Word-initial voicing in the productions of stops in normal and preterm infants

It has been traditionally held that developmental anomalies in language acquisition are more frequent in neonatologically at-risk subjects. There is some suggestion that proficiency in phonology is correlated with the motor control development. The purpose of this paper was to compare the patterns of acquisition of the control of the acoustic-phonetic cues for voicing in the speech of premature infants and controls. The measure studied was initial stop consonant Voice Onset Time (VOT), which is known to be the most reliable acoustic cue for the distinction between voiced and voiceless stops.
The total population of the study consisted of 7 infants born at less than 37 weeks gestation. A control group of 7 infants born full-term at normal weight and 7 adults, aged from 24 to 26 years, also partecipated. Each child was recorded under standard recording conditions saying words contrasting labial, dental and velar voiced and voiceless initial stops. Elicited word productions were collected monthly from infants, at different age levels, ranging from 18 to 21 months.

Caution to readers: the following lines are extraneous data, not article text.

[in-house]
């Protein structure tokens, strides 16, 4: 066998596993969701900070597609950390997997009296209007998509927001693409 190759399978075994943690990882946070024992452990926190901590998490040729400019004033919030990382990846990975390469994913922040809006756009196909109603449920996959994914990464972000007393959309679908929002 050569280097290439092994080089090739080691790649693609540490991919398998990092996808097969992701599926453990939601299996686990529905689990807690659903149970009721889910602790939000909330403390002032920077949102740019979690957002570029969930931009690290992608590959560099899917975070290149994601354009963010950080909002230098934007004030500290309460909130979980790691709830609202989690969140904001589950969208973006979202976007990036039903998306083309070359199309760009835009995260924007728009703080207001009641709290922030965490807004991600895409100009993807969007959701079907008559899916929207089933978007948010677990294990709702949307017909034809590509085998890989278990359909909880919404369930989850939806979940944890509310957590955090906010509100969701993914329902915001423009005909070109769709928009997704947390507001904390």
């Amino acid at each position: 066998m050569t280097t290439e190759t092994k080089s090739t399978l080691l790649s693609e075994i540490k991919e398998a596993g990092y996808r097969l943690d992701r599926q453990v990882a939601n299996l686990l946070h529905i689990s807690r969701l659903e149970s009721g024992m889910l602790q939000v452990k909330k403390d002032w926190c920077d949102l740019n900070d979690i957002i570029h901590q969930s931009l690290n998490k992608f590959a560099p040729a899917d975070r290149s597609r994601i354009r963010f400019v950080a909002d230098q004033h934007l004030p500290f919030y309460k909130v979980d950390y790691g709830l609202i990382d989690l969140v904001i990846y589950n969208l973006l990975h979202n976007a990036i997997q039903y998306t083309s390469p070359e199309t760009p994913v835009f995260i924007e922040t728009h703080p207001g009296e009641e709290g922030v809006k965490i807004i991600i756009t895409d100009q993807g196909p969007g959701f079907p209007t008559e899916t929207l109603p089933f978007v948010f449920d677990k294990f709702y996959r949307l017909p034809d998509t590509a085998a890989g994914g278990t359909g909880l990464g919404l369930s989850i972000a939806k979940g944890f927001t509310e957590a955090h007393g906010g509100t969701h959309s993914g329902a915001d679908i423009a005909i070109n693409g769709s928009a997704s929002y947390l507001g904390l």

The results show that our subjects are more advanced in the acquisition of the appropriate VOT values for the voiceless than for the voiced consonants.This difficulty may be related to the increased neuromuscular control and more complex muscle activity necessary for mantaining voicing during the closure, especially for velar stop. It is important to recognize the possibility that increased variability in preterm children may be related to some neuromuscular immaturity

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Author or Creator: 
Bortolini Umberta*
Zmarich Claudio°
Fior Renato°
Bonifacio Serena°
Elsevier/North-Holland, Amsterdam , Paesi Bassi
International journal of pediatric otorhinolaryngology (Print) 31 (1995): 191–206. doi:10.1016/0165-5876(94)01091-B
info:cnr-pdr/source/autori:Bortolini Umberta*, Zmarich Claudio°, Fior Renato°, Bonifacio Serena°/titolo:Word-initial voicing in the productions of stops in normal and preterm infants/doi:10.1016/0165-5876(94)01091-B/rivista:International journal of pediat
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